The Diffusion of Cattle Ranching and Deforestation – Prospects for a Hollow Frontier in Mexico’s Yucatán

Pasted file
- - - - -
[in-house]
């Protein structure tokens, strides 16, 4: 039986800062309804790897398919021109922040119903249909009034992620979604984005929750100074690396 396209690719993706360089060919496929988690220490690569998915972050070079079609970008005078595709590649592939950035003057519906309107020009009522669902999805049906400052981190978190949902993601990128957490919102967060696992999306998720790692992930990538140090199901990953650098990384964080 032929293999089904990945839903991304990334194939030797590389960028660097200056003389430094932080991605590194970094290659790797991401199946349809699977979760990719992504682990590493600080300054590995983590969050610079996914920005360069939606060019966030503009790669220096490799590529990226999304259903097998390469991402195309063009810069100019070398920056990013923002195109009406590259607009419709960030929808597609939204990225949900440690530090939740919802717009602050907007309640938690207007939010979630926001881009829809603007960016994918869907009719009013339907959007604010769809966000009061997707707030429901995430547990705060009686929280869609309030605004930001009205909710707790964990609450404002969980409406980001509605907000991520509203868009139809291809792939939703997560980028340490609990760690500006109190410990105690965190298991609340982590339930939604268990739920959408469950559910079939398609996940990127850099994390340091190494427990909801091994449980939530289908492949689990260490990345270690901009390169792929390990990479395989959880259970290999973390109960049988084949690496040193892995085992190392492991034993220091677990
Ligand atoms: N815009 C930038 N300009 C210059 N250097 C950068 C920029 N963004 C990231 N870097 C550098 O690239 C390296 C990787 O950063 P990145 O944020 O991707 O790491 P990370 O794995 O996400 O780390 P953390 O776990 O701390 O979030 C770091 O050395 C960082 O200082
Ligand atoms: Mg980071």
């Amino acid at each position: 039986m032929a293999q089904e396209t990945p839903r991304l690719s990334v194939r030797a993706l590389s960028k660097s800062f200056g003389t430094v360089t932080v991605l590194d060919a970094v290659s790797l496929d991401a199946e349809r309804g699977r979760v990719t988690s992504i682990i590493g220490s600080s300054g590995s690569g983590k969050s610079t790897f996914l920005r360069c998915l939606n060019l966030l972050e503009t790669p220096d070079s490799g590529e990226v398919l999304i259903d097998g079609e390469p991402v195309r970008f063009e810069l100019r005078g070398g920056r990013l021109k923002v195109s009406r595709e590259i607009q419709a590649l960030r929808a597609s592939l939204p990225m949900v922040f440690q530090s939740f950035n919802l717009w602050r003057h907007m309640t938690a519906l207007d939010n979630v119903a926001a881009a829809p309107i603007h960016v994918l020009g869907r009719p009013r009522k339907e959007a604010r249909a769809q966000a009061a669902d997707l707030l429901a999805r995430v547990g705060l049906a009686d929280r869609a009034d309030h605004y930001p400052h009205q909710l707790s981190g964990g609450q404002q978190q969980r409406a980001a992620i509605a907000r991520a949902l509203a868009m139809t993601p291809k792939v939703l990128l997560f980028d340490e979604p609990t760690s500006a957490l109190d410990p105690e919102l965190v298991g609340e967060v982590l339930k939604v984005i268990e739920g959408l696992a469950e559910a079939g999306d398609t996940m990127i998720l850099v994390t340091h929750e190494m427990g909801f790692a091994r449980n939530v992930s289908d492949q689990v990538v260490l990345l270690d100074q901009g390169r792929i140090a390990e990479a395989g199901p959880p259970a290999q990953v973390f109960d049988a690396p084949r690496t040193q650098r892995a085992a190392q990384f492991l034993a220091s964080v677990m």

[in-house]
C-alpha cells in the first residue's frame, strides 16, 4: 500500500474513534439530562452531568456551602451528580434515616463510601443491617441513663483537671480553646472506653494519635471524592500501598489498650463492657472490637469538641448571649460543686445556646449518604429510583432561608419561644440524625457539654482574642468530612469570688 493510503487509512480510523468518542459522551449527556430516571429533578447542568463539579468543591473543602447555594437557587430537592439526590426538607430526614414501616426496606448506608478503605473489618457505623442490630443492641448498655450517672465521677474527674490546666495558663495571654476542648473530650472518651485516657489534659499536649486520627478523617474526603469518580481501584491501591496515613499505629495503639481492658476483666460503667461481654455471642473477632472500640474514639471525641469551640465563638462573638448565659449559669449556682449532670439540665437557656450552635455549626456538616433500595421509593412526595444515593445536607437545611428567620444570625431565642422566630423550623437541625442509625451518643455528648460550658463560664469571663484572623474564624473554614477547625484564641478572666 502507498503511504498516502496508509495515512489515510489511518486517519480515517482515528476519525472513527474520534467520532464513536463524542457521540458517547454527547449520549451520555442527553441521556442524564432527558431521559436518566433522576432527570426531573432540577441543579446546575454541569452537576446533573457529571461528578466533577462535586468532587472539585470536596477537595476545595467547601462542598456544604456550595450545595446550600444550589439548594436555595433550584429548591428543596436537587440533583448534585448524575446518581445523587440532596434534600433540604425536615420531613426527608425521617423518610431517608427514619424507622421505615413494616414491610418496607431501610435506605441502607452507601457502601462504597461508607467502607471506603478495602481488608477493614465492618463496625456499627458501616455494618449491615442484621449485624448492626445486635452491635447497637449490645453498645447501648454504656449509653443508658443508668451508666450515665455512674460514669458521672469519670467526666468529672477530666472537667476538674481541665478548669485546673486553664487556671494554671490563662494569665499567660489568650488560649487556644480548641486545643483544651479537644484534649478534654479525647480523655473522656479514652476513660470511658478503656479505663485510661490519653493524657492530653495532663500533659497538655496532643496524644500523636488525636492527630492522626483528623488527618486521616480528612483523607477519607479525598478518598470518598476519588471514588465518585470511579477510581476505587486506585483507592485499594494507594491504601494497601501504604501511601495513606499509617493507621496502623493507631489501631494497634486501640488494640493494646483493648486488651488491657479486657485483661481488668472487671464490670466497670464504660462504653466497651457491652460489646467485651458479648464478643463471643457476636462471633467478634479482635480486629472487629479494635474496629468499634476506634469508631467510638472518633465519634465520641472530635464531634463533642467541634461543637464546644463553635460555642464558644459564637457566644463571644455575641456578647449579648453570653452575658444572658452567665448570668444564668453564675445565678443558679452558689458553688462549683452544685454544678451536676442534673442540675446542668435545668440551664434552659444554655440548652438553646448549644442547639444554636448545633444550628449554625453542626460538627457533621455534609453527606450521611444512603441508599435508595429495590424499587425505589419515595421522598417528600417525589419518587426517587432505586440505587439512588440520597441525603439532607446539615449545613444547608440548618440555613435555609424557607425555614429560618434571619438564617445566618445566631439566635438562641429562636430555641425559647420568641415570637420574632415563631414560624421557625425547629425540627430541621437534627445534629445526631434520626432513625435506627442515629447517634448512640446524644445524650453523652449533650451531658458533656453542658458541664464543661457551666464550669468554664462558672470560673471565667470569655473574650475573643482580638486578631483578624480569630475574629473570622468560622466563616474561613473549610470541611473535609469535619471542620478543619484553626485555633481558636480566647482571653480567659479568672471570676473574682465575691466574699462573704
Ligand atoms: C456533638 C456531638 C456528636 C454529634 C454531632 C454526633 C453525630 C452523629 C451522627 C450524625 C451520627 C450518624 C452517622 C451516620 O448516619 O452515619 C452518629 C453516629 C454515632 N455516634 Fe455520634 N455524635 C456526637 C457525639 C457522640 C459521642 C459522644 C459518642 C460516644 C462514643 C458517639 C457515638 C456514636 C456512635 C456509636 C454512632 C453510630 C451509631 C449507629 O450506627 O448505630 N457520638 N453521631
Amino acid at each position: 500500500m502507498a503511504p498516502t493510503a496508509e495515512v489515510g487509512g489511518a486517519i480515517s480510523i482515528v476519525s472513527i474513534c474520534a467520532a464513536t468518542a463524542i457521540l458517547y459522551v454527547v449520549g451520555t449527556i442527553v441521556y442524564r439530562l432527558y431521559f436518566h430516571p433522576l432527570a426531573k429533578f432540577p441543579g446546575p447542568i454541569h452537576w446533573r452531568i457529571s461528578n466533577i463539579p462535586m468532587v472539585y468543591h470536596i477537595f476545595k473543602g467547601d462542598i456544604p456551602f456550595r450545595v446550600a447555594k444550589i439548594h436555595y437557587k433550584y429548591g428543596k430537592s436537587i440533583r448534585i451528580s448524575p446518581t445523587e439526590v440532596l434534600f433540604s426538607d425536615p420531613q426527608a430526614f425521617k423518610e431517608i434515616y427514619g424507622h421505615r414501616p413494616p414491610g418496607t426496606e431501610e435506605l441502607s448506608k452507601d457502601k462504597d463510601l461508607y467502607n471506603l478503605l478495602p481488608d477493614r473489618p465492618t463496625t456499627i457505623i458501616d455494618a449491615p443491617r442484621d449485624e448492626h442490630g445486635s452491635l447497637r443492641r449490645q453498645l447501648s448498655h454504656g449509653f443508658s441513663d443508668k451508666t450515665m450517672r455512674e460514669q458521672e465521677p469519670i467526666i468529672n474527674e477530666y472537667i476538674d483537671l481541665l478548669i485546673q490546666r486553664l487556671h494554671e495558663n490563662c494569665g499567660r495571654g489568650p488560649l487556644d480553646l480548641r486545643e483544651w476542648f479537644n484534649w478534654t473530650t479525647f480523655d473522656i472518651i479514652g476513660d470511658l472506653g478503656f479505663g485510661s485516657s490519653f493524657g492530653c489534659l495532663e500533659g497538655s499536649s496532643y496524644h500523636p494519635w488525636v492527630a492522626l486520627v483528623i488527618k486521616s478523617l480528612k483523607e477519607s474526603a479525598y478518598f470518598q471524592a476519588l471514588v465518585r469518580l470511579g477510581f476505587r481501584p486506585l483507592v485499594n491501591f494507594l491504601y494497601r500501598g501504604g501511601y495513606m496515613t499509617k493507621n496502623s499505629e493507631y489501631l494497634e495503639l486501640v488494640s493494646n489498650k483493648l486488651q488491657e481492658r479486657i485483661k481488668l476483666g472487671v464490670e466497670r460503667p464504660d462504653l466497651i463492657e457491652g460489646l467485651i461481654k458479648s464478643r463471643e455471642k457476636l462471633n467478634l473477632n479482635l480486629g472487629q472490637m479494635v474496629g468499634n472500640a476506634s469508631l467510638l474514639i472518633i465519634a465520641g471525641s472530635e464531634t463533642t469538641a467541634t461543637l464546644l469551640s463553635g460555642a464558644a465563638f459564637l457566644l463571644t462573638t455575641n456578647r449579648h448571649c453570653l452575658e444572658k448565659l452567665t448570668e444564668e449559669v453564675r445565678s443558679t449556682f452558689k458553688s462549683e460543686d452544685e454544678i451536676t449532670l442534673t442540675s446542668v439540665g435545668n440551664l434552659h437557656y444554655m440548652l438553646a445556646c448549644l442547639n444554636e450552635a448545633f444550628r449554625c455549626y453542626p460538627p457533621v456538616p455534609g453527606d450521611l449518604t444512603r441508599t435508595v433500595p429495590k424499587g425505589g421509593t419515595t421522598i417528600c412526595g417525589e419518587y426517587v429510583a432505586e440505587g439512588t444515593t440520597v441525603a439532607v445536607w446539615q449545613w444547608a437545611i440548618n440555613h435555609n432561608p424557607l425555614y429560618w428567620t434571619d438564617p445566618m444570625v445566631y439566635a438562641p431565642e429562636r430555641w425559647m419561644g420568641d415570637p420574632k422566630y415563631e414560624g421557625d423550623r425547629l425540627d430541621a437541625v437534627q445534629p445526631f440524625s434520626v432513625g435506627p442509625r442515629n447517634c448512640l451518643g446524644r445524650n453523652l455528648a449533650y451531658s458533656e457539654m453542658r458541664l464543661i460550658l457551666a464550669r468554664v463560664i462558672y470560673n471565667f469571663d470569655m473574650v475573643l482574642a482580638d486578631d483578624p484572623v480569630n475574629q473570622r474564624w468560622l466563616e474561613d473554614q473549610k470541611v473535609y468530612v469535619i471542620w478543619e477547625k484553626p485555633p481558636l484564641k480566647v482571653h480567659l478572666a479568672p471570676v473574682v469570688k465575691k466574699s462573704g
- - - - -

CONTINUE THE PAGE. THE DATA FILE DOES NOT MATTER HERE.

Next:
This article investigates the behavioral drivers of pasture creation and associated implications for deforestation in a 22,000 km2 agricultural frontier spanning the base of Mexico‘s southern Yucatán. After developing a theoretical model that highlights the role of social networks and information spillovers with respect to the decision to begin cattle ranching, we use household data to estimate an econometric duration model of the determinants of pasture creation. Although pasture fi ts well with the typical household‘s resource constraints, its continued expansion contributes to a hollow frontier dynamic in which the spread of low-value cattle ranching coincides with decreasing population.
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